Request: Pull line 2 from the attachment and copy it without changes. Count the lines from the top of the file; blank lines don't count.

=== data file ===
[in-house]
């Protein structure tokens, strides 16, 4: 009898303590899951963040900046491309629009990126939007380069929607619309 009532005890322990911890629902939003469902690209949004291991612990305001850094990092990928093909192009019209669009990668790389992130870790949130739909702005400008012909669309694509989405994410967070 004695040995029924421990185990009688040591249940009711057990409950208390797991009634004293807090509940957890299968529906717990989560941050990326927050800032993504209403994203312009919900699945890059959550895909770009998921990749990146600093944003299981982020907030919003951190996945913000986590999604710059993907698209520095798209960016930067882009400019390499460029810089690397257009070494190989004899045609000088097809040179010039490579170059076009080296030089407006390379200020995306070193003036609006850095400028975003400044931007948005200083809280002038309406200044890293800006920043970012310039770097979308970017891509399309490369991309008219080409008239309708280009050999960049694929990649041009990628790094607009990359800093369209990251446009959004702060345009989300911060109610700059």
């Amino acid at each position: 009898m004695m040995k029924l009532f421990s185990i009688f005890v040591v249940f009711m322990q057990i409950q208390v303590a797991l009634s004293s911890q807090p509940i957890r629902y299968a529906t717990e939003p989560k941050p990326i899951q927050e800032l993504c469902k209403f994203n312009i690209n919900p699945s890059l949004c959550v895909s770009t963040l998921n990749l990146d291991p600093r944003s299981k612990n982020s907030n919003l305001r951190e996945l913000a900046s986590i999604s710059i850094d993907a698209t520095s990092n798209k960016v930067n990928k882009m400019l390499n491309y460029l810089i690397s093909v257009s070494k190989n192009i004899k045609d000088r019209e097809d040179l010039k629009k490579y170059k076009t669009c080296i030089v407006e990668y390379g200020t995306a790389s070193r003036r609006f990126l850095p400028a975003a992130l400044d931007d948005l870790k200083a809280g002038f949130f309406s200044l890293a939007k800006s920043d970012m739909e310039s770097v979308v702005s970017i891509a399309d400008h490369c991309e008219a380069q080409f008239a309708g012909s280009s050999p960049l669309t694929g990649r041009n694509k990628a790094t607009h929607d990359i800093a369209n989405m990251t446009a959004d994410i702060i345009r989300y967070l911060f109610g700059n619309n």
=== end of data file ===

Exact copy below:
């Protein structure tokens, strides 16, 4: 009898303590899951963040900046491309629009990126939007380069929607619309 009532005890322990911890629902939003469902690209949004291991612990305001850094990092990928093909192009019209669009990668790389992130870790949130739909702005400008012909669309694509989405994410967070 004695040995029924421990185990009688040591249940009711057990409950208390797991009634004293807090509940957890299968529906717990989560941050990326927050800032993504209403994203312009919900699945890059959550895909770009998921990749990146600093944003299981982020907030919003951190996945913000986590999604710059993907698209520095798209960016930067882009400019390499460029810089690397257009070494190989004899045609000088097809040179010039490579170059076009080296030089407006390379200020995306070193003036609006850095400028975003400044931007948005200083809280002038309406200044890293800006920043970012310039770097979308970017891509399309490369991309008219080409008239309708280009050999960049694929990649041009990628790094607009990359800093369209990251446009959004702060345009989300911060109610700059």